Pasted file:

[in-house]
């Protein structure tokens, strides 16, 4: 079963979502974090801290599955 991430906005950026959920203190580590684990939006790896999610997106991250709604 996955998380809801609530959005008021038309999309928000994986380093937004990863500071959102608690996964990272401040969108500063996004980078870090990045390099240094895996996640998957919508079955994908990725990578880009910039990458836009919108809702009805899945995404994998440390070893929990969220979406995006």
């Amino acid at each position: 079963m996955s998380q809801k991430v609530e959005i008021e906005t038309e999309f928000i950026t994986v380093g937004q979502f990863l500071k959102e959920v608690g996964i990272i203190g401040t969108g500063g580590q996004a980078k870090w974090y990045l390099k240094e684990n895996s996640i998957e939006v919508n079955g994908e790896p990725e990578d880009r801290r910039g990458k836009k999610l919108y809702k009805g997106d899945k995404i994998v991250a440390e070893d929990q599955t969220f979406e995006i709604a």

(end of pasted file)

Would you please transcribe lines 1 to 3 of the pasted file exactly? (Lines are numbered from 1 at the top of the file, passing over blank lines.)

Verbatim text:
[in-house]
């Protein structure tokens, strides 16, 4: 079963979502974090801290599955 991430906005950026959920203190580590684990939006790896999610997106991250709604 996955998380809801609530959005008021038309999309928000994986380093937004990863500071959102608690996964990272401040969108500063996004980078870090990045390099240094895996996640998957919508079955994908990725990578880009910039990458836009919108809702009805899945995404994998440390070893929990969220979406995006």
């Amino acid at each position: 079963m996955s998380q809801k991430v609530e959005i008021e906005t038309e999309f928000i950026t994986v380093g937004q979502f990863l500071k959102e959920v608690g996964i990272i203190g401040t969108g500063g580590q996004a980078k870090w974090y990045l390099k240094e684990n895996s996640i998957e939006v919508n079955g994908e790896p990725e990578d880009r801290r910039g990458k836009k999610l919108y809702k009805g997106d899945k995404i994998v991250a440390e070893d929990q599955t969220f979406e995006i709604a």